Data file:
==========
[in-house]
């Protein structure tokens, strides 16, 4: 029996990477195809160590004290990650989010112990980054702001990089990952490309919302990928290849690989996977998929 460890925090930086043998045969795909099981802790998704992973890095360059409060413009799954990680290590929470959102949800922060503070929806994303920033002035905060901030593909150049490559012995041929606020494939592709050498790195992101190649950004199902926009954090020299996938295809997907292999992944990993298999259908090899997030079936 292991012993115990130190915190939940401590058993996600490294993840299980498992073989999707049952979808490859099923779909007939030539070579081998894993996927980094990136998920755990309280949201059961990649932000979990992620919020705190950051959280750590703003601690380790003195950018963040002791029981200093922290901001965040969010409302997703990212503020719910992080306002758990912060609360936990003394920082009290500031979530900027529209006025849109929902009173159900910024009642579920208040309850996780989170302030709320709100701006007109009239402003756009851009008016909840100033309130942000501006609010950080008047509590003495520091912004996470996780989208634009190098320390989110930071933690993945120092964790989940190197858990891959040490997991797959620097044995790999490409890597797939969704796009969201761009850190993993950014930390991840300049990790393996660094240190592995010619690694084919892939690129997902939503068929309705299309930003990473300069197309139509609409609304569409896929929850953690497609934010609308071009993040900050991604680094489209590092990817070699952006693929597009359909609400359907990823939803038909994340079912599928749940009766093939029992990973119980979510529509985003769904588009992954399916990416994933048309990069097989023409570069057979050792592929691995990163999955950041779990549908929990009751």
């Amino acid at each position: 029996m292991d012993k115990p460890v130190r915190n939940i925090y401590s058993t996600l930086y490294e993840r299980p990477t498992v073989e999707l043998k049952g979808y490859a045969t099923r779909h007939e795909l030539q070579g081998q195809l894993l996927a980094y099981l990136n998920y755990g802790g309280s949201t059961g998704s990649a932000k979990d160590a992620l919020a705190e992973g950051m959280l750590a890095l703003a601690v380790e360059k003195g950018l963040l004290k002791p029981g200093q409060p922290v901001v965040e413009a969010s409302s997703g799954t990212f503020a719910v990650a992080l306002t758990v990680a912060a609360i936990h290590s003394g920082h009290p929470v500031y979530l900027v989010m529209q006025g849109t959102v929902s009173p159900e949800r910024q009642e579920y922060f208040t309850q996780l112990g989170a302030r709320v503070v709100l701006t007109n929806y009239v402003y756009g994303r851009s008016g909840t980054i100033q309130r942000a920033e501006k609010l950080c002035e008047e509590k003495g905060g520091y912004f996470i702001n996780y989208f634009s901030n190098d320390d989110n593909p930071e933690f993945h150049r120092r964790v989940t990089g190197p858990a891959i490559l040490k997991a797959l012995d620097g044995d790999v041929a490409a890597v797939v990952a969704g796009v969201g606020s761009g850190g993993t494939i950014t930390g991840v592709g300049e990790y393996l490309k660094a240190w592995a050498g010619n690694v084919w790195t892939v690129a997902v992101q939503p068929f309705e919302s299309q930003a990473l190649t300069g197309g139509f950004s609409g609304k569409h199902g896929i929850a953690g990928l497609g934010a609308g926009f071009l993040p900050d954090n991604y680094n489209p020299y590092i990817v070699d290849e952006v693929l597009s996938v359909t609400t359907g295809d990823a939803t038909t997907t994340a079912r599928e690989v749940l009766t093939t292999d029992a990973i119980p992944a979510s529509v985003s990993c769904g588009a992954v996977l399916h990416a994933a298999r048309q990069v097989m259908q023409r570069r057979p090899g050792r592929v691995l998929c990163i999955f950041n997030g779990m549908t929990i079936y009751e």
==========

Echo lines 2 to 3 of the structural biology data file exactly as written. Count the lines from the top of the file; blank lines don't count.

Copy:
């Protein structure tokens, strides 16, 4: 029996990477195809160590004290990650989010112990980054702001990089990952490309919302990928290849690989996977998929 460890925090930086043998045969795909099981802790998704992973890095360059409060413009799954990680290590929470959102949800922060503070929806994303920033002035905060901030593909150049490559012995041929606020494939592709050498790195992101190649950004199902926009954090020299996938295809997907292999992944990993298999259908090899997030079936 292991012993115990130190915190939940401590058993996600490294993840299980498992073989999707049952979808490859099923779909007939030539070579081998894993996927980094990136998920755990309280949201059961990649932000979990992620919020705190950051959280750590703003601690380790003195950018963040002791029981200093922290901001965040969010409302997703990212503020719910992080306002758990912060609360936990003394920082009290500031979530900027529209006025849109929902009173159900910024009642579920208040309850996780989170302030709320709100701006007109009239402003756009851009008016909840100033309130942000501006609010950080008047509590003495520091912004996470996780989208634009190098320390989110930071933690993945120092964790989940190197858990891959040490997991797959620097044995790999490409890597797939969704796009969201761009850190993993950014930390991840300049990790393996660094240190592995010619690694084919892939690129997902939503068929309705299309930003990473300069197309139509609409609304569409896929929850953690497609934010609308071009993040900050991604680094489209590092990817070699952006693929597009359909609400359907990823939803038909994340079912599928749940009766093939029992990973119980979510529509985003769904588009992954399916990416994933048309990069097989023409570069057979050792592929691995990163999955950041779990549908929990009751």
């Amino acid at each position: 029996m292991d012993k115990p460890v130190r915190n939940i925090y401590s058993t996600l930086y490294e993840r299980p990477t498992v073989e999707l043998k049952g979808y490859a045969t099923r779909h007939e795909l030539q070579g081998q195809l894993l996927a980094y099981l990136n998920y755990g802790g309280s949201t059961g998704s990649a932000k979990d160590a992620l919020a705190e992973g950051m959280l750590a890095l703003a601690v380790e360059k003195g950018l963040l004290k002791p029981g200093q409060p922290v901001v965040e413009a969010s409302s997703g799954t990212f503020a719910v990650a992080l306002t758990v990680a912060a609360i936990h290590s003394g920082h009290p929470v500031y979530l900027v989010m529209q006025g849109t959102v929902s009173p159900e949800r910024q009642e579920y922060f208040t309850q996780l112990g989170a302030r709320v503070v709100l701006t007109n929806y009239v402003y756009g994303r851009s008016g909840t980054i100033q309130r942000a920033e501006k609010l950080c002035e008047e509590k003495g905060g520091y912004f996470i702001n996780y989208f634009s901030n190098d320390d989110n593909p930071e933690f993945h150049r120092r964790v989940t990089g190197p858990a891959i490559l040490k997991a797959l012995d620097g044995d790999v041929a490409a890597v797939v990952a969704g796009v969201g606020s761009g850190g993993t494939i950014t930390g991840v592709g300049e990790y393996l490309k660094a240190w592995a050498g010619n690694v084919w790195t892939v690129a997902v992101q939503p068929f309705e919302s299309q930003a990473l190649t300069g197309g139509f950004s609409g609304k569409h199902g896929i929850a953690g990928l497609g934010a609308g926009f071009l993040p900050d954090n991604y680094n489209p020299y590092i990817v070699d290849e952006v693929l597009s996938v359909t609400t359907g295809d990823a939803t038909t997907t994340a079912r599928e690989v749940l009766t093939t292999d029992a990973i119980p992944a979510s529509v985003s990993c769904g588009a992954v996977l399916h990416a994933a298999r048309q990069v097989m259908q023409r570069r057979p090899g050792r592929v691995l998929c990163i999955f950041n997030g779990m549908t929990i079936y009751e």